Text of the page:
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Demanding Corporate Accountability For Plastic Pollution 

By Mei Kuan

The Break Free From Plastic Movement (#breakfreefromplastic) is a global movement envisioning a future free from plastic pollution. Since its launch in 2016, more than 11,000 organisations and individual supporters from across the world have joined the cause—including the local non-profit organisation, Trash Hero Ipoh

Break Free From Plastic’s brand audit—an annual citizen action initiative that involves counting and documenting the brands on plastic waste found in communities across the globe—recorded a collection of 346,494 pieces of plastic from 55 countries this year.

Its report titled, “BRANDED Vol III: Demanding Corporate Accountability for Plastic Pollution” was released worldwide yesterday (December 2) via a virtual press conference.

NorHazira Jalik, founder of Trash Hero Ipoh which contributed data for this year’s brand audit, explained how it is performed, “The first step is to collect all trash during a clean-up or collection effort. After weighing, we segregate the collected trash by type and brand. Then we proceed to fill up the data form for submission to the Break Free From Plastic Movement.”

The data were gathered from a beach clean-up initiated by Trash Hero Ipoh in September at Pantai Pasir Panjang in Manjung. Made possible by almost 100 volunteers, the initiative was held in collaboration with another NGO, Friends of Nature Activists Society (Persatuan Aktivis Sahabat Alam – KUASA).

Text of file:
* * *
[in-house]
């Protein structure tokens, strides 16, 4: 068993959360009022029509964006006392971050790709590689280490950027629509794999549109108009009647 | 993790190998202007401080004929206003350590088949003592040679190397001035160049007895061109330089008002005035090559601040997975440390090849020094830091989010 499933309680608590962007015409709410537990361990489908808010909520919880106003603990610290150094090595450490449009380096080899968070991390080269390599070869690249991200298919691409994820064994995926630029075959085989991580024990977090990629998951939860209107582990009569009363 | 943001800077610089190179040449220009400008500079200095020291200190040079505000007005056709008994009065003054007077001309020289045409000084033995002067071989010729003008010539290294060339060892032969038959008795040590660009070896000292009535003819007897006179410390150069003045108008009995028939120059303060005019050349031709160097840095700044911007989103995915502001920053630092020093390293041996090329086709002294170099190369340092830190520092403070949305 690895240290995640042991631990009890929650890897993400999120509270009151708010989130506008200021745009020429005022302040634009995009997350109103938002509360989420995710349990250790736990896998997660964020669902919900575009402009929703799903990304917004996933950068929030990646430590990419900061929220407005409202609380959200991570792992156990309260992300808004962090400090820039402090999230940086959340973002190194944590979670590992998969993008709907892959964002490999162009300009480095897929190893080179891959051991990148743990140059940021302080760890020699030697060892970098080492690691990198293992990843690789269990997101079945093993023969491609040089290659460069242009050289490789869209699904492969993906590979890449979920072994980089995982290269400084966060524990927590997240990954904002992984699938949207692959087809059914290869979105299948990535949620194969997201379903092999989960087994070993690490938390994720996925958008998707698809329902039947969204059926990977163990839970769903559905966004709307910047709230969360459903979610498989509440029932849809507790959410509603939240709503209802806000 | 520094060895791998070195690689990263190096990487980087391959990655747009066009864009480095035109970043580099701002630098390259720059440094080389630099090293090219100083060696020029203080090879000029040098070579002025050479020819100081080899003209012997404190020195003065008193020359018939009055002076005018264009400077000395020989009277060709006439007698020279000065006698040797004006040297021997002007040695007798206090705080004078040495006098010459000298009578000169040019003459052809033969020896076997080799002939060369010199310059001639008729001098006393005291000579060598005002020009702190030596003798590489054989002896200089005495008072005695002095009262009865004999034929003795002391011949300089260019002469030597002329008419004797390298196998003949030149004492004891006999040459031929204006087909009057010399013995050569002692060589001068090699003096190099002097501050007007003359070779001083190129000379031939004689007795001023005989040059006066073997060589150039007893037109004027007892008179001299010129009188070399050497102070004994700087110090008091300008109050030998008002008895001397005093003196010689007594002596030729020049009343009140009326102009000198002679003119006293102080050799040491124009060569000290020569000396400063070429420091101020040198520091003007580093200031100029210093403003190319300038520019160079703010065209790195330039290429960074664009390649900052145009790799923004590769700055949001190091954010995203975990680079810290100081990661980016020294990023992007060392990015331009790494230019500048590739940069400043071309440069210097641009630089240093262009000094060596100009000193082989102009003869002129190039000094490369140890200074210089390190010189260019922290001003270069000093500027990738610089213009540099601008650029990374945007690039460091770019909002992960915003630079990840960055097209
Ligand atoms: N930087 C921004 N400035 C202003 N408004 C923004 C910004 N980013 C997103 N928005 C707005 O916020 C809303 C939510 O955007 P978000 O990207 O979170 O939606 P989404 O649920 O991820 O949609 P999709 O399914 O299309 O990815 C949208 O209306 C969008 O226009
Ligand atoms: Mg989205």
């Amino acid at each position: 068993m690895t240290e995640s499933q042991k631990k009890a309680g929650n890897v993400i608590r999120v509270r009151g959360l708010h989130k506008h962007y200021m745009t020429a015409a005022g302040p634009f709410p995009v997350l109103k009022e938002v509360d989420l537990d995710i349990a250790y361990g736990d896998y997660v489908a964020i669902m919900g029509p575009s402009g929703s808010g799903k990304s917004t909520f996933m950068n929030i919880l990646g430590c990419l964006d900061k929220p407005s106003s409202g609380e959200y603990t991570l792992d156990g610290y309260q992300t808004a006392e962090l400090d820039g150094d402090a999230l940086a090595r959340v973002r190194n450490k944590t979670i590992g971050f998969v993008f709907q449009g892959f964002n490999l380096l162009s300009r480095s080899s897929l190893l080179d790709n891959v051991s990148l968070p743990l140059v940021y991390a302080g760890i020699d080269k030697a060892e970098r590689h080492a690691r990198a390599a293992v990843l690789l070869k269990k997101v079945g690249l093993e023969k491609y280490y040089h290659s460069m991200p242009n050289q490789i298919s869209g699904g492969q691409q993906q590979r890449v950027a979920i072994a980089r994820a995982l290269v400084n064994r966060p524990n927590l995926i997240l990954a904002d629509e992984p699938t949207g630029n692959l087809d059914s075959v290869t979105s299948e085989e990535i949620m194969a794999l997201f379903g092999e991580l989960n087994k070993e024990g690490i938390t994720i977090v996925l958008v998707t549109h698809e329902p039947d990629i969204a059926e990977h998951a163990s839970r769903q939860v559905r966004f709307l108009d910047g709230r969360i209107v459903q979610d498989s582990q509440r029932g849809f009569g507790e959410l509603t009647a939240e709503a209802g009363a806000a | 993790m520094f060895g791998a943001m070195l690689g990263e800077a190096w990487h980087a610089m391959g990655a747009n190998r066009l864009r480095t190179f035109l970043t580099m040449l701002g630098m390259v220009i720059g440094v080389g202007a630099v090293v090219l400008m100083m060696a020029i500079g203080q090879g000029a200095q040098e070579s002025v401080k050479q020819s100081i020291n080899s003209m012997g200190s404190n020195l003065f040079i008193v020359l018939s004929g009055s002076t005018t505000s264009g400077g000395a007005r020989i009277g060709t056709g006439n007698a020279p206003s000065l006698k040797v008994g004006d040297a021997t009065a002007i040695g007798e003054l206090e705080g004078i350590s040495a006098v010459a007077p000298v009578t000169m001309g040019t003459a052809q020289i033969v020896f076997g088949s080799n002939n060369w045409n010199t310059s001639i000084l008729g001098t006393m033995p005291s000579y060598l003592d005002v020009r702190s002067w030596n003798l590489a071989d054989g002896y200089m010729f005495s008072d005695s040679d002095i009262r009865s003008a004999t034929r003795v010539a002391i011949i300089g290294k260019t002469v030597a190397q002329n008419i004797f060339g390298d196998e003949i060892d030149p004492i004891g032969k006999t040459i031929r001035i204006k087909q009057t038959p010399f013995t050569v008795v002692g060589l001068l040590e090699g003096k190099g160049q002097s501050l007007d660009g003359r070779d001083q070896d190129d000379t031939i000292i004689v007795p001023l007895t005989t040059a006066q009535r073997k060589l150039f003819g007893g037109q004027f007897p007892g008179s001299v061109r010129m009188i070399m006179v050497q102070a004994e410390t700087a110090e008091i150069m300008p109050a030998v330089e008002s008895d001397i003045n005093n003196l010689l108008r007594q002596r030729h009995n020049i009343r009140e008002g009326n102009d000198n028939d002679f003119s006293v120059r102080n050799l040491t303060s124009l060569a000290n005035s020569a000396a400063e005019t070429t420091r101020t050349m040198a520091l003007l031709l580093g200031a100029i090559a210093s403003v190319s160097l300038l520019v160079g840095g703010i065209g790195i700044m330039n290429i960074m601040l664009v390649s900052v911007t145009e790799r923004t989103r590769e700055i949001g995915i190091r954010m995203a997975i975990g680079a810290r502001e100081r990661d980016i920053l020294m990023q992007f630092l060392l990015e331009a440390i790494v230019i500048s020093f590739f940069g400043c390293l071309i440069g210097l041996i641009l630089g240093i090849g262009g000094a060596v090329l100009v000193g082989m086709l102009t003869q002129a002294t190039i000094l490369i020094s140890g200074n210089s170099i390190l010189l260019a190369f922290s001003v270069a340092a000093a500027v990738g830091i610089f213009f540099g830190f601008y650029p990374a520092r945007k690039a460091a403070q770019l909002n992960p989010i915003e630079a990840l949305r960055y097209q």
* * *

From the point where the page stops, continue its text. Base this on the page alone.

“We’d like to express our gratitude to participating volunteers from tertiary institutions such as Mara Professional College Sri Iskandar, UniKL and Universiti Kebangsaan Malaysia. We were equally grateful for the public participation from all ages including families and children,” NorHazira, fondly known as Ira, told Ipoh Echo.

“In view of the pandemic, we safely coordinated one clean-up at the beach in September for the brand audit. Next year, hopefully, we would be able to contribute data from January till December to the year-long movement,” the Ipoh girl added.

Interested readers who would like to get involved can visit the Trash Hero Ipoh Facebook page or its website: trashhero.org. One can also email to trashheroipoh@gmail.com or call 012 5982622.

The brand audit is aimed to shift the focus back to the companies that are responsible for creating the problem in the first place, and empower communities to demand that the production of unnecessary throwaway plastics be stopped.

According to Abigail Aguilar, Plastics Campaign Regional Coordinator of Greenpeace Southeast Asia, multinationals must end their dependency on single-use plastic packaging and move away from fossil fuels in order to combat climate change.

The global movement serves as a call for multinational corporations to take full responsibility for the externalised cost of their single-use plastic products, such as the costs of waste collection, treatment and the environmental damage caused by them. 

The full brand audit report 2020 can be downloaded here.

To learn more of the global movement, visit www.breakfreefromplastic.org.

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Tan Mei Kuan

Tan Mei Kuan graduated with first-class honours and book prize from University of Malaya majoring in languages and linguistics (English). She is proficient in both written and spoken English and Malay. She is also conversant in Mandarin and has knowledge of Japanese and Korean languages. Mei Kuan has been on the Dean’s List for three years running. Having written for the campus newspaper and residential college magazine, joining Ipoh Echo has helped utilise her writing and language skills. In her spare time she enjoys running (races).

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